The constitutionality of the private member’s bill submitted to parliament seeking to amend Sri Lanka’s penal code with the aim of protecting the country’s LGBTQI community has been challenged before the Supreme Court through a Special Determination Petition.
A retired Brigadier of the Sri Lankan Army, Athula De Silva, political analyst Shenali Waduge, and prominent businesswoman Jehan Hameed filed this Special Determination petition, naming the Attorney General and Parliamentarian Premnath C. Dolawatte as respondents. This petition was filed through Attorney-at-Law Dharshana Weraduwage.
Through this petition, the petitioners are seeking a declaration that the bill requires the approval of the people at a referendum in addition to the 2/3 approval of the Parliament.
The petitioners said the Private Members’ Bill titled “Penal Code (Amendment)” was initially published in the supplement issued on March 22, 2023, to Part II of the March 17, 2023, Gazette and later re-gazetted on or around April 4, 2023, as ordered by the Parliament, after the bill was presented by Parliamentarian Dolawatte for its first reading on the said date. The petitioners said they sincerely believe that the Parliament has granted leave to proceed with the said bill.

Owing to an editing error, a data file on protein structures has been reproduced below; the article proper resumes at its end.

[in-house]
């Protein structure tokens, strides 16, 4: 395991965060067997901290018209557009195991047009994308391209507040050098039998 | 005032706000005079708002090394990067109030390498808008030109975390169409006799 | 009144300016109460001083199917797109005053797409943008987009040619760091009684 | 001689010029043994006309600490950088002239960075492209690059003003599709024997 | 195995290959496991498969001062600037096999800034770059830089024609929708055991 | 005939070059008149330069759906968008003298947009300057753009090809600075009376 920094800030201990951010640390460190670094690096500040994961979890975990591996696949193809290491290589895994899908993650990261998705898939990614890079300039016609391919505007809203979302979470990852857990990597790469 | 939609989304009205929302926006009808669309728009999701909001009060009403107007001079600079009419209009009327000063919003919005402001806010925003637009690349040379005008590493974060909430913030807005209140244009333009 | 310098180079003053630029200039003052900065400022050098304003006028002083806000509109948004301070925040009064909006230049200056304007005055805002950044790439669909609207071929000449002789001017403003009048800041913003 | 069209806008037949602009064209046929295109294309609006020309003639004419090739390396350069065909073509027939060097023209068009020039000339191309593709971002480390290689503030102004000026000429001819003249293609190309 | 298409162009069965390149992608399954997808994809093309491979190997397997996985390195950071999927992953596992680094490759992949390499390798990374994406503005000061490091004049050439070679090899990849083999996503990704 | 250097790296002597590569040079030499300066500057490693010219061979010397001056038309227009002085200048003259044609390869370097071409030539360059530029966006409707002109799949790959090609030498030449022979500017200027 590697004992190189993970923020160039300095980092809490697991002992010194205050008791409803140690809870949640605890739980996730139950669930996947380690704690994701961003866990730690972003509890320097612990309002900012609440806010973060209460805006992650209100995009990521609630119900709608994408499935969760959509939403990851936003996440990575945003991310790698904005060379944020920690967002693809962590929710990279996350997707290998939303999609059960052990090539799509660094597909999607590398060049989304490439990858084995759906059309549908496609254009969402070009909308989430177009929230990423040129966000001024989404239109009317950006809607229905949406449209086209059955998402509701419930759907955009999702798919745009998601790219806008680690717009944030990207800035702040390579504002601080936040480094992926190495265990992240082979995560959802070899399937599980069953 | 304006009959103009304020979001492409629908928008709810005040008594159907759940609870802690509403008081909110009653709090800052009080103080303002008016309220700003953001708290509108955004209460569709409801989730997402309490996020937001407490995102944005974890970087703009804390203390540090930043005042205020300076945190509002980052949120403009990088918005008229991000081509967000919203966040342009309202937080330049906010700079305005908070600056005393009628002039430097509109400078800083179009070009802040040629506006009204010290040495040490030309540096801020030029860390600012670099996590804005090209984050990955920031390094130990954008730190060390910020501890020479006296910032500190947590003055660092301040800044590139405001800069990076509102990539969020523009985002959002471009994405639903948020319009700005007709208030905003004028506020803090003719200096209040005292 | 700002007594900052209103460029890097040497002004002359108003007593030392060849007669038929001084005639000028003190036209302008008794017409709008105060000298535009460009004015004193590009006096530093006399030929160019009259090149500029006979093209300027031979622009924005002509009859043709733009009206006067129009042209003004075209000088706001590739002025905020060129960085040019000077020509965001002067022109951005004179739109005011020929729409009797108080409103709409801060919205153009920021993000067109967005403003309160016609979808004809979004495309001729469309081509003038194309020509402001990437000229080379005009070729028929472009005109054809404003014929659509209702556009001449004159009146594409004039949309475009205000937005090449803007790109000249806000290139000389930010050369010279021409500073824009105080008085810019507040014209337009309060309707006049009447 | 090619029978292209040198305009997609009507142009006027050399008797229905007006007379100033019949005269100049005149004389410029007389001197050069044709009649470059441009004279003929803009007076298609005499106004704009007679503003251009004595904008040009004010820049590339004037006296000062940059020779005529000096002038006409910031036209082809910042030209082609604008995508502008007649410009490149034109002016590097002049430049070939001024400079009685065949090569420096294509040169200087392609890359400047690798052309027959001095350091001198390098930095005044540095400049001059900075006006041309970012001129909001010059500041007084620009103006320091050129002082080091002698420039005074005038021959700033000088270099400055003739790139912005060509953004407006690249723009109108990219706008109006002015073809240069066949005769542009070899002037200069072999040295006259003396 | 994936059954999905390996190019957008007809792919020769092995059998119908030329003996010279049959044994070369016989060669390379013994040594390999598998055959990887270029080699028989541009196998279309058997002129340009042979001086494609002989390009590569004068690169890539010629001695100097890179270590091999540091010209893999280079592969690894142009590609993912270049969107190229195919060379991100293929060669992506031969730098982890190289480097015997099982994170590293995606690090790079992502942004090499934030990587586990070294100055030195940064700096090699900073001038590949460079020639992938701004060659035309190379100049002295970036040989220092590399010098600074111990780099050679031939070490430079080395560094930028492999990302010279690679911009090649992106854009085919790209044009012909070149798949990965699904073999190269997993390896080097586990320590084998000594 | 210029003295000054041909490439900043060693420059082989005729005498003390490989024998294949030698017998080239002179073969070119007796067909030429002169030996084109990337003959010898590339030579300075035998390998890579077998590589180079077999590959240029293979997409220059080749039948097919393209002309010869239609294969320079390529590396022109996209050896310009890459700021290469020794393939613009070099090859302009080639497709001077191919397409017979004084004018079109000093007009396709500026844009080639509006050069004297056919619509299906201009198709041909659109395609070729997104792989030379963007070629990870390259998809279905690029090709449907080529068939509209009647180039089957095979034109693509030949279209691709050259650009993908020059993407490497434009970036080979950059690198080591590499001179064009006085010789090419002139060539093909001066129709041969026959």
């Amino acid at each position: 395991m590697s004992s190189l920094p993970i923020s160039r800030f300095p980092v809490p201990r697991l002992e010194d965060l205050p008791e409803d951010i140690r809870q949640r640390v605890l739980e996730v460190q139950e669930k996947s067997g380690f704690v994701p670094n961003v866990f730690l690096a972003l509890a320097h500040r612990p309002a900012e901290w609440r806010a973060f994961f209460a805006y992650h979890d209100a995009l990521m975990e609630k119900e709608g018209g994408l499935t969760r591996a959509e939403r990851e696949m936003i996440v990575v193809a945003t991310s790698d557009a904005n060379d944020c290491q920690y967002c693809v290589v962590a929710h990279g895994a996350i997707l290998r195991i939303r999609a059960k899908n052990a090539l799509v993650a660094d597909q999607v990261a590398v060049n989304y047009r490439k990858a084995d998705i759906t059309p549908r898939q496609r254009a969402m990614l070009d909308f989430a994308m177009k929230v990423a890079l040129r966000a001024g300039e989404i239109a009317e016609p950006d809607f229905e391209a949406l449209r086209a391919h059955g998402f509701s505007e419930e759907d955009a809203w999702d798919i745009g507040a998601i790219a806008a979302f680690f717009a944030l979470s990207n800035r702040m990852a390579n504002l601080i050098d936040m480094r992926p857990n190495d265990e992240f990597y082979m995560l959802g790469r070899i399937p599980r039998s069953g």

The petitioners state that the proposed amendment has failed to look into and preserve the best interests of the children. The petitioners feared that the LGBT movements may promote their programs in schools and impact the free decision-making of the schoolchildren and may also give rise to transgender children.
The petitioners further state that the proposed amendment, it may decriminalize homosexual activities (which include gay, lesbian, etc.), which can exacerbate the current situation of the human immunodeficiency virus infection and acquired immunodeficiency syndrome (HIV/AIDS) epidemic.
The petitioners’ further state that there is clear medical evidence, locally and globally, to suggest that the majority of men in the People Living with HIV (PLHIV) population have a history of gay or bisexual exposure.
“Such a situation endangers the national security of the Republic since it has the potential to destroy the very fabric of what constitutes a state, that is, the individuals, families, communities, economic and socio-political institutions, and the military and police forces that guarantee the protection of state institutions,” the petitioners added.
The petitioners maintained that Section 365 of the Penal Code (as amended) was proposed to be amended by Clause 2(i) of the bill. They alleged that the said clause seriously removed the safeguards placed by the legislature by Section 17 of Amending Act No. 22 of 1995 to protect children below the age of 16 from, among other things, sexual exploitation.
Accordingly, the petitioners state that said clause seriously violates the preamble, Articles 01, 03, 04(d), 12(1), 14(1)(f), 27(1), 27(2)(a), 27(2)(g), 27(3), 27(10), 27(11), 27(12), and 27(13) of the constitution, and duly requires the approval of the people at a referendum by virtue of the provisions of Article 83 of the constitution.


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